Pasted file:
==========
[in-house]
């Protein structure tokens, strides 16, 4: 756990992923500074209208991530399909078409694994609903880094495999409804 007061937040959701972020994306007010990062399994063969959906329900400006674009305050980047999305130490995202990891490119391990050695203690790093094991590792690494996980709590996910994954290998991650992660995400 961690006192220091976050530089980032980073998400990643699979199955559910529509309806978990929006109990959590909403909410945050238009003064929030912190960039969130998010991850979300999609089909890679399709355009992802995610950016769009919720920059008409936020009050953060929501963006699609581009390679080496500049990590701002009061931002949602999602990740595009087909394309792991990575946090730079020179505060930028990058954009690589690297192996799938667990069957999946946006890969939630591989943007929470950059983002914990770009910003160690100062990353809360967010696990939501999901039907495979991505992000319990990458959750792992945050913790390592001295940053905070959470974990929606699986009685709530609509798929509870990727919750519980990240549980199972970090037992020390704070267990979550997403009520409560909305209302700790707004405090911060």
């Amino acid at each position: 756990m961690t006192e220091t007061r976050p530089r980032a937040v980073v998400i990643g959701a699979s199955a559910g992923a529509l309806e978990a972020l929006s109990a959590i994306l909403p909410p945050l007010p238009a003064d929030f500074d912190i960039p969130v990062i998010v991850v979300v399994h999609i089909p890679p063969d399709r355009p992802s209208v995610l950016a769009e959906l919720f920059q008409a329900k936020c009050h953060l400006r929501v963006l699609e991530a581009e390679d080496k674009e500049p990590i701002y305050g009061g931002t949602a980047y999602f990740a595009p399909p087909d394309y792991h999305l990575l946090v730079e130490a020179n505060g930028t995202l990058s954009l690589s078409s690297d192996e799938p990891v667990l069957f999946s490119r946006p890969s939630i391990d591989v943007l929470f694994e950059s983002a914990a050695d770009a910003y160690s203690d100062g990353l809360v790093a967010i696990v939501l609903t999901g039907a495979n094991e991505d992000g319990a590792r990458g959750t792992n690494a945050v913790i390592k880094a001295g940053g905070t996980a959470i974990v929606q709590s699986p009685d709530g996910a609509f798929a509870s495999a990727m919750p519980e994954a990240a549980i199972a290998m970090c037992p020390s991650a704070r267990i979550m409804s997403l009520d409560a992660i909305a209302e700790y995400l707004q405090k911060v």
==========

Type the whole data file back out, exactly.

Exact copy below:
[in-house]
């Protein structure tokens, strides 16, 4: 756990992923500074209208991530399909078409694994609903880094495999409804 007061937040959701972020994306007010990062399994063969959906329900400006674009305050980047999305130490995202990891490119391990050695203690790093094991590792690494996980709590996910994954290998991650992660995400 961690006192220091976050530089980032980073998400990643699979199955559910529509309806978990929006109990959590909403909410945050238009003064929030912190960039969130998010991850979300999609089909890679399709355009992802995610950016769009919720920059008409936020009050953060929501963006699609581009390679080496500049990590701002009061931002949602999602990740595009087909394309792991990575946090730079020179505060930028990058954009690589690297192996799938667990069957999946946006890969939630591989943007929470950059983002914990770009910003160690100062990353809360967010696990939501999901039907495979991505992000319990990458959750792992945050913790390592001295940053905070959470974990929606699986009685709530609509798929509870990727919750519980990240549980199972970090037992020390704070267990979550997403009520409560909305209302700790707004405090911060």
């Amino acid at each position: 756990m961690t006192e220091t007061r976050p530089r980032a937040v980073v998400i990643g959701a699979s199955a559910g992923a529509l309806e978990a972020l929006s109990a959590i994306l909403p909410p945050l007010p238009a003064d929030f500074d912190i960039p969130v990062i998010v991850v979300v399994h999609i089909p890679p063969d399709r355009p992802s209208v995610l950016a769009e959906l919720f920059q008409a329900k936020c009050h953060l400006r929501v963006l699609e991530a581009e390679d080496k674009e500049p990590i701002y305050g009061g931002t949602a980047y999602f990740a595009p399909p087909d394309y792991h999305l990575l946090v730079e130490a020179n505060g930028t995202l990058s954009l690589s078409s690297d192996e799938p990891v667990l069957f999946s490119r946006p890969s939630i391990d591989v943007l929470f694994e950059s983002a914990a050695d770009a910003y160690s203690d100062g990353l809360v790093a967010i696990v939501l609903t999901g039907a495979n094991e991505d992000g319990a590792r990458g959750t792992n690494a945050v913790i390592k880094a001295g940053g905070t996980a959470i974990v929606q709590s699986p009685d709530g996910a609509f798929a509870s495999a990727m919750p519980e994954a990240a549980i199972a290998m970090c037992p020390s991650a704070r267990i979550m409804s997403l009520d409560a992660i909305a209302e700790y995400l707004q405090k911060v």